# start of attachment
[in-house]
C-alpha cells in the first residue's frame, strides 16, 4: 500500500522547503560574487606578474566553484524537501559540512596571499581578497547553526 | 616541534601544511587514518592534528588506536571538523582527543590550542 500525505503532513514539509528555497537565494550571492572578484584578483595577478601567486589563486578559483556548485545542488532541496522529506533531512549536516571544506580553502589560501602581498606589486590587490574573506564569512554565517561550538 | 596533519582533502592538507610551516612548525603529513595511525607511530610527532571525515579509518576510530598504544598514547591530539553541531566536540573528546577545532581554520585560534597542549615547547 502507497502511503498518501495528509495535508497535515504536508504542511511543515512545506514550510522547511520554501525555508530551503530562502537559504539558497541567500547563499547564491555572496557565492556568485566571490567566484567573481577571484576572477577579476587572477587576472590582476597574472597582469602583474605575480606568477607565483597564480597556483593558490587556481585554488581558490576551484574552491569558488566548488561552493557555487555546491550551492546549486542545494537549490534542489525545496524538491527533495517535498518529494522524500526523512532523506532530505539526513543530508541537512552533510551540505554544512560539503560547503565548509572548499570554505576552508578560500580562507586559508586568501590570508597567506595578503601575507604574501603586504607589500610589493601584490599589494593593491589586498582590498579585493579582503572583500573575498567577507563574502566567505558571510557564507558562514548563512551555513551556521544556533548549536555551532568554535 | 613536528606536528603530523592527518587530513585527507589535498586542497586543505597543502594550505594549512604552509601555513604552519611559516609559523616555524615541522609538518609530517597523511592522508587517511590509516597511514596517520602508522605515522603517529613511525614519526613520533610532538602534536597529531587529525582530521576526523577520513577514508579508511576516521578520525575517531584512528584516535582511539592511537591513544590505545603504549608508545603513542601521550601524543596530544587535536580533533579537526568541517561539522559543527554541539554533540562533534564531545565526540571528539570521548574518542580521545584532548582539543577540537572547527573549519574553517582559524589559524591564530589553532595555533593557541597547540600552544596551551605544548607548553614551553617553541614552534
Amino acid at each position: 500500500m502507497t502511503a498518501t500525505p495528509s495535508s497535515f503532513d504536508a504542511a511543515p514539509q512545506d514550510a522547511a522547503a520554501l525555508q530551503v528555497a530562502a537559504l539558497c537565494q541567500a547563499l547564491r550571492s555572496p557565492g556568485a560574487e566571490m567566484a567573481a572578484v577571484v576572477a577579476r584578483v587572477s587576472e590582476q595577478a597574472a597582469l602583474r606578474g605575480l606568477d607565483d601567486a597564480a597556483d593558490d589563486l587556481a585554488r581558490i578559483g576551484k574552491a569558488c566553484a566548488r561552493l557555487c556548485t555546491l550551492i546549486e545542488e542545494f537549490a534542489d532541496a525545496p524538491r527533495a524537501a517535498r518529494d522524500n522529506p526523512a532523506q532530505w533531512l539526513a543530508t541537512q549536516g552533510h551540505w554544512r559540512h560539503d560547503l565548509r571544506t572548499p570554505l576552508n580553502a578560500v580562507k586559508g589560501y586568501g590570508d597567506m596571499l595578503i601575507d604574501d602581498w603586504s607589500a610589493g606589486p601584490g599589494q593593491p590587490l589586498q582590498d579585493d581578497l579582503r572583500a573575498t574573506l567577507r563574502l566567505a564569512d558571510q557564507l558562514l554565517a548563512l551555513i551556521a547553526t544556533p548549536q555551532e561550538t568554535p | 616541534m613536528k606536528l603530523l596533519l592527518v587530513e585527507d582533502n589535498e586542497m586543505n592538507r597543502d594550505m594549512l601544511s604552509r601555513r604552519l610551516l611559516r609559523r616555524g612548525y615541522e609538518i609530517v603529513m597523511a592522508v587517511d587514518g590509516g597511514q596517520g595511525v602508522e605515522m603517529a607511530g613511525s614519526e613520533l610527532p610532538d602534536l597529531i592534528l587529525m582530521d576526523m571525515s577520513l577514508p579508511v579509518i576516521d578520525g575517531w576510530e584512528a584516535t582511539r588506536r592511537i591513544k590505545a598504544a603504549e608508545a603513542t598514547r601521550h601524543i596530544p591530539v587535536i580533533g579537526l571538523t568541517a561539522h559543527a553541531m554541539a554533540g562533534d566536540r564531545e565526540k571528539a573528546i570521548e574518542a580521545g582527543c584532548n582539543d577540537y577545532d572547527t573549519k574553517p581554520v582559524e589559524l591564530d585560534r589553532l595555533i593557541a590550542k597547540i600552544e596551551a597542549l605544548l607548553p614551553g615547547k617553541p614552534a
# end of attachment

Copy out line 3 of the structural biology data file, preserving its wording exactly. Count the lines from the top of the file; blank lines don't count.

Amino acid at each position: 500500500m502507497t502511503a498518501t500525505p495528509s495535508s497535515f503532513d504536508a504542511a511543515p514539509q512545506d514550510a522547511a522547503a520554501l525555508q530551503v528555497a530562502a537559504l539558497c537565494q541567500a547563499l547564491r550571492s555572496p557565492g556568485a560574487e566571490m567566484a567573481a572578484v577571484v576572477a577579476r584578483v587572477s587576472e590582476q595577478a597574472a597582469l602583474r606578474g605575480l606568477d607565483d601567486a597564480a597556483d593558490d589563486l587556481a585554488r581558490i578559483g576551484k574552491a569558488c566553484a566548488r561552493l557555487c556548485t555546491l550551492i546549486e545542488e542545494f537549490a534542489d532541496a525545496p524538491r527533495a524537501a517535498r518529494d522524500n522529506p526523512a532523506q532530505w533531512l539526513a543530508t541537512q549536516g552533510h551540505w554544512r559540512h560539503d560547503l565548509r571544506t572548499p570554505l576552508n580553502a578560500v580562507k586559508g589560501y586568501g590570508d597567506m596571499l595578503i601575507d604574501d602581498w603586504s607589500a610589493g606589486p601584490g599589494q593593491p590587490l589586498q582590498d579585493d581578497l579582503r572583500a573575498t574573506l567577507r563574502l566567505a564569512d558571510q557564507l558562514l554565517a548563512l551555513i551556521a547553526t544556533p548549536q555551532e561550538t568554535p | 616541534m613536528k606536528l603530523l596533519l592527518v587530513e585527507d582533502n589535498e586542497m586543505n592538507r597543502d594550505m594549512l601544511s604552509r601555513r604552519l610551516l611559516r609559523r616555524g612548525y615541522e609538518i609530517v603529513m597523511a592522508v587517511d587514518g590509516g597511514q596517520g595511525v602508522e605515522m603517529a607511530g613511525s614519526e613520533l610527532p610532538d602534536l597529531i592534528l587529525m582530521d576526523m571525515s577520513l577514508p579508511v579509518i576516521d578520525g575517531w576510530e584512528a584516535t582511539r588506536r592511537i591513544k590505545a598504544a603504549e608508545a603513542t598514547r601521550h601524543i596530544p591530539v587535536i580533533g579537526l571538523t568541517a561539522h559543527a553541531m554541539a554533540g562533534d566536540r564531545e565526540k571528539a573528546i570521548e574518542a580521545g582527543c584532548n582539543d577540537y577545532d572547527t573549519k574553517p581554520v582559524e589559524l591564530d585560534r589553532l595555533i593557541a590550542k597547540i600552544e596551551a597542549l605544548l607548553p614551553g615547547k617553541p614552534a